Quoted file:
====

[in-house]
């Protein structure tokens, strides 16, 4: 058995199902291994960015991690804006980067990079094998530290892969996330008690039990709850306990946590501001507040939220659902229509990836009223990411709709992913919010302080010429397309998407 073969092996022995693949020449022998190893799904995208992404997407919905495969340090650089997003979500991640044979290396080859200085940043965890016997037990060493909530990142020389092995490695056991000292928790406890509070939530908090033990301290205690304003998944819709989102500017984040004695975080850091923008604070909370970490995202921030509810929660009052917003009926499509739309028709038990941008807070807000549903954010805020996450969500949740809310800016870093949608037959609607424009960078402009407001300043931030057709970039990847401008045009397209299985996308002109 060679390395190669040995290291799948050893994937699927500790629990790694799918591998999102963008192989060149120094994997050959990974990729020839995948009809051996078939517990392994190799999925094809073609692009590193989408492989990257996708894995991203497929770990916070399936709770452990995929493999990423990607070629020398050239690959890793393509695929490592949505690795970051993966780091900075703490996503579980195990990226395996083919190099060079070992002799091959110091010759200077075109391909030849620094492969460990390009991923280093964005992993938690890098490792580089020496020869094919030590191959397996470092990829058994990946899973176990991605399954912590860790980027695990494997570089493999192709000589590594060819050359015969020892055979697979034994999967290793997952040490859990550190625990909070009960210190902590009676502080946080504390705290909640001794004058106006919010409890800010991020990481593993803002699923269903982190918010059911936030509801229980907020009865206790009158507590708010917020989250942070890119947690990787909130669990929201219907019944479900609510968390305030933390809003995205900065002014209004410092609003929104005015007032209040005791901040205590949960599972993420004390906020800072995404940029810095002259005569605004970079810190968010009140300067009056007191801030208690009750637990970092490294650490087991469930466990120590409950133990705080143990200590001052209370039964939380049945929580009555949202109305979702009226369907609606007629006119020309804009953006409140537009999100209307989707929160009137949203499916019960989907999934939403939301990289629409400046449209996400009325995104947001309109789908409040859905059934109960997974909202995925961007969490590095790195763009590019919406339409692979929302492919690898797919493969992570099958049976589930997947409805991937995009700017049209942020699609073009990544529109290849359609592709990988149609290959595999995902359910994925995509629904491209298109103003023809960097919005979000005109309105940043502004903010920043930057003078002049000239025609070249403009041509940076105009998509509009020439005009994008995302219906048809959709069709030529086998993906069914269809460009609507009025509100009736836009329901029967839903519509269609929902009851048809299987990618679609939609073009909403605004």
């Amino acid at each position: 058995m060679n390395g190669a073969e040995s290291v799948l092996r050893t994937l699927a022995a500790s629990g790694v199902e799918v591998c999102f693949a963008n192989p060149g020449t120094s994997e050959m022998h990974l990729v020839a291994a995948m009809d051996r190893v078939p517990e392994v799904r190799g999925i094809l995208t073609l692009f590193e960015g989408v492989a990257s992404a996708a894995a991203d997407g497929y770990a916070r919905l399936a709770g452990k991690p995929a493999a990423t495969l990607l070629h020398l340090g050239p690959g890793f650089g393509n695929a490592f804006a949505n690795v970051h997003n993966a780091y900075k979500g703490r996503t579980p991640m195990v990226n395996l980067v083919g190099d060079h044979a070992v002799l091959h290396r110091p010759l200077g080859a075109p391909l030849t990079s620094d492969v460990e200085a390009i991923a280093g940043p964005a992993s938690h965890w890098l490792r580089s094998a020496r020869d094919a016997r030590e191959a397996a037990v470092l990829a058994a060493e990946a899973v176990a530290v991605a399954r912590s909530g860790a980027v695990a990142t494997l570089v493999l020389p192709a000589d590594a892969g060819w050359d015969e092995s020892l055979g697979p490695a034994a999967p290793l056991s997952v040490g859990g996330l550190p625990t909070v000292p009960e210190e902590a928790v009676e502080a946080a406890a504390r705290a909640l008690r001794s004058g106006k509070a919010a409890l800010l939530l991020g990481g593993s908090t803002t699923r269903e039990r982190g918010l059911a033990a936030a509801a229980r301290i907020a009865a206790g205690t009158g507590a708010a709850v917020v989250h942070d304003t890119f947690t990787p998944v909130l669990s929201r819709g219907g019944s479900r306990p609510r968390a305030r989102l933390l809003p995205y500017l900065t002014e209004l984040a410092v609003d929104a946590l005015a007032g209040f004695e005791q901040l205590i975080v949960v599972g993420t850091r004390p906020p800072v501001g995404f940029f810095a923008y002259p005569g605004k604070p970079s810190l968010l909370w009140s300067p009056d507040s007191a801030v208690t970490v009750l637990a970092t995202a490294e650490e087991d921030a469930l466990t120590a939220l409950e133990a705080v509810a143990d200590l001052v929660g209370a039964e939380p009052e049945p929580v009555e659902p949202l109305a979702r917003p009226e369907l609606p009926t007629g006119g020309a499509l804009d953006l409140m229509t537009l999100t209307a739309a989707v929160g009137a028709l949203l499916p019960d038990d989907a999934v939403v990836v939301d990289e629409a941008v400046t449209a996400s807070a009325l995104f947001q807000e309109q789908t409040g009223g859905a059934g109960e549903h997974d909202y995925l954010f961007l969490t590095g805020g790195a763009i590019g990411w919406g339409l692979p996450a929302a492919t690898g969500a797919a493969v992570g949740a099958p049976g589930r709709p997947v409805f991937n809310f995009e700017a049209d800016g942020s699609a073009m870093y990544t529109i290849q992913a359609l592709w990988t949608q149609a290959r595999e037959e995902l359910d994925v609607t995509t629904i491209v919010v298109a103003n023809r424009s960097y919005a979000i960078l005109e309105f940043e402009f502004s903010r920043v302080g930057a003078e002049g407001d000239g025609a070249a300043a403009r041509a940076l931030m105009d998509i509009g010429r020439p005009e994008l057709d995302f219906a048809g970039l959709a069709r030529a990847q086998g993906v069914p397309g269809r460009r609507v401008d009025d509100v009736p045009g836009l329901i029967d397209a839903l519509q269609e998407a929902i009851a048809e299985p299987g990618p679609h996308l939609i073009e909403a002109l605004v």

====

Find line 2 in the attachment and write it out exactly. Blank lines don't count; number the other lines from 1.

């Protein structure tokens, strides 16, 4: 058995199902291994960015991690804006980067990079094998530290892969996330008690039990709850306990946590501001507040939220659902229509990836009223990411709709992913919010302080010429397309998407 073969092996022995693949020449022998190893799904995208992404997407919905495969340090650089997003979500991640044979290396080859200085940043965890016997037990060493909530990142020389092995490695056991000292928790406890509070939530908090033990301290205690304003998944819709989102500017984040004695975080850091923008604070909370970490995202921030509810929660009052917003009926499509739309028709038990941008807070807000549903954010805020996450969500949740809310800016870093949608037959609607424009960078402009407001300043931030057709970039990847401008045009397209299985996308002109 060679390395190669040995290291799948050893994937699927500790629990790694799918591998999102963008192989060149120094994997050959990974990729020839995948009809051996078939517990392994190799999925094809073609692009590193989408492989990257996708894995991203497929770990916070399936709770452990995929493999990423990607070629020398050239690959890793393509695929490592949505690795970051993966780091900075703490996503579980195990990226395996083919190099060079070992002799091959110091010759200077075109391909030849620094492969460990390009991923280093964005992993938690890098490792580089020496020869094919030590191959397996470092990829058994990946899973176990991605399954912590860790980027695990494997570089493999192709000589590594060819050359015969020892055979697979034994999967290793997952040490859990550190625990909070009960210190902590009676502080946080504390705290909640001794004058106006919010409890800010991020990481593993803002699923269903982190918010059911936030509801229980907020009865206790009158507590708010917020989250942070890119947690990787909130669990929201219907019944479900609510968390305030933390809003995205900065002014209004410092609003929104005015007032209040005791901040205590949960599972993420004390906020800072995404940029810095002259005569605004970079810190968010009140300067009056007191801030208690009750637990970092490294650490087991469930466990120590409950133990705080143990200590001052209370039964939380049945929580009555949202109305979702009226369907609606007629006119020309804009953006409140537009999100209307989707929160009137949203499916019960989907999934939403939301990289629409400046449209996400009325995104947001309109789908409040859905059934109960997974909202995925961007969490590095790195763009590019919406339409692979929302492919690898797919493969992570099958049976589930997947409805991937995009700017049209942020699609073009990544529109290849359609592709990988149609290959595999995902359910994925995509629904491209298109103003023809960097919005979000005109309105940043502004903010920043930057003078002049000239025609070249403009041509940076105009998509509009020439005009994008995302219906048809959709069709030529086998993906069914269809460009609507009025509100009736836009329901029967839903519509269609929902009851048809299987990618679609939609073009909403605004």